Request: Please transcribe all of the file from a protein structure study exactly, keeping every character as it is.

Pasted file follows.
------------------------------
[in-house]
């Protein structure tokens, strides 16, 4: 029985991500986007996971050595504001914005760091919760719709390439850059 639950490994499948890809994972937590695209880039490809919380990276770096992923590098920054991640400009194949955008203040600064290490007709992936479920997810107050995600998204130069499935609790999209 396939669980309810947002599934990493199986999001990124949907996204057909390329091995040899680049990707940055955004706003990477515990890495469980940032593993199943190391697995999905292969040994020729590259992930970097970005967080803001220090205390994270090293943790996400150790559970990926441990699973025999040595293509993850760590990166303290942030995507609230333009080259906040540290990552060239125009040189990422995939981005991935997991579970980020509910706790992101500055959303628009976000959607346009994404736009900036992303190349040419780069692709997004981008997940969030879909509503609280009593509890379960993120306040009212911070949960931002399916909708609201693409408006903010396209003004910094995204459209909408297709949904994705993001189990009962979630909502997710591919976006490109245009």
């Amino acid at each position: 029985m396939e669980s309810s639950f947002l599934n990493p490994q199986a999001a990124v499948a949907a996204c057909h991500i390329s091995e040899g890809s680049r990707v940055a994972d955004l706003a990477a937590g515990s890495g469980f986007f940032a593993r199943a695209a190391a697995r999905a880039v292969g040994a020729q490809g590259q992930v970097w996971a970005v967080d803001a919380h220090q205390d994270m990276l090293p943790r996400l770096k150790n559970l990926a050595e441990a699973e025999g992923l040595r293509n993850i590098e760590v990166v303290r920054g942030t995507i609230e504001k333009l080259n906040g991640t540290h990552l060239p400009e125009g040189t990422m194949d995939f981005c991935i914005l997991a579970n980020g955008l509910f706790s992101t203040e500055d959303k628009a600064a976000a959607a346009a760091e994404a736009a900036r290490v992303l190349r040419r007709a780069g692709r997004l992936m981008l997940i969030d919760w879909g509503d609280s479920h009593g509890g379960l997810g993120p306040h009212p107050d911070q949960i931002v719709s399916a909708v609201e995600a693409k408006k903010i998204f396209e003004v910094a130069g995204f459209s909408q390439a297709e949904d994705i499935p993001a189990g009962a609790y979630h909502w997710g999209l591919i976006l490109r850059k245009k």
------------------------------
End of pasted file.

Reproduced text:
[in-house]
């Protein structure tokens, strides 16, 4: 029985991500986007996971050595504001914005760091919760719709390439850059 639950490994499948890809994972937590695209880039490809919380990276770096992923590098920054991640400009194949955008203040600064290490007709992936479920997810107050995600998204130069499935609790999209 396939669980309810947002599934990493199986999001990124949907996204057909390329091995040899680049990707940055955004706003990477515990890495469980940032593993199943190391697995999905292969040994020729590259992930970097970005967080803001220090205390994270090293943790996400150790559970990926441990699973025999040595293509993850760590990166303290942030995507609230333009080259906040540290990552060239125009040189990422995939981005991935997991579970980020509910706790992101500055959303628009976000959607346009994404736009900036992303190349040419780069692709997004981008997940969030879909509503609280009593509890379960993120306040009212911070949960931002399916909708609201693409408006903010396209003004910094995204459209909408297709949904994705993001189990009962979630909502997710591919976006490109245009």
């Amino acid at each position: 029985m396939e669980s309810s639950f947002l599934n990493p490994q199986a999001a990124v499948a949907a996204c057909h991500i390329s091995e040899g890809s680049r990707v940055a994972d955004l706003a990477a937590g515990s890495g469980f986007f940032a593993r199943a695209a190391a697995r999905a880039v292969g040994a020729q490809g590259q992930v970097w996971a970005v967080d803001a919380h220090q205390d994270m990276l090293p943790r996400l770096k150790n559970l990926a050595e441990a699973e025999g992923l040595r293509n993850i590098e760590v990166v303290r920054g942030t995507i609230e504001k333009l080259n906040g991640t540290h990552l060239p400009e125009g040189t990422m194949d995939f981005c991935i914005l997991a579970n980020g955008l509910f706790s992101t203040e500055d959303k628009a600064a976000a959607a346009a760091e994404a736009a900036r290490v992303l190349r040419r007709a780069g692709r997004l992936m981008l997940i969030d919760w879909g509503d609280s479920h009593g509890g379960l997810g993120p306040h009212p107050d911070q949960i931002v719709s399916a909708v609201e995600a693409k408006k903010i998204f396209e003004v910094a130069g995204f459209s909408q390439a297709e949904d994705i499935p993001a189990g009962a609790y979630h909502w997710g999209l591919i976006l490109r850059k245009k």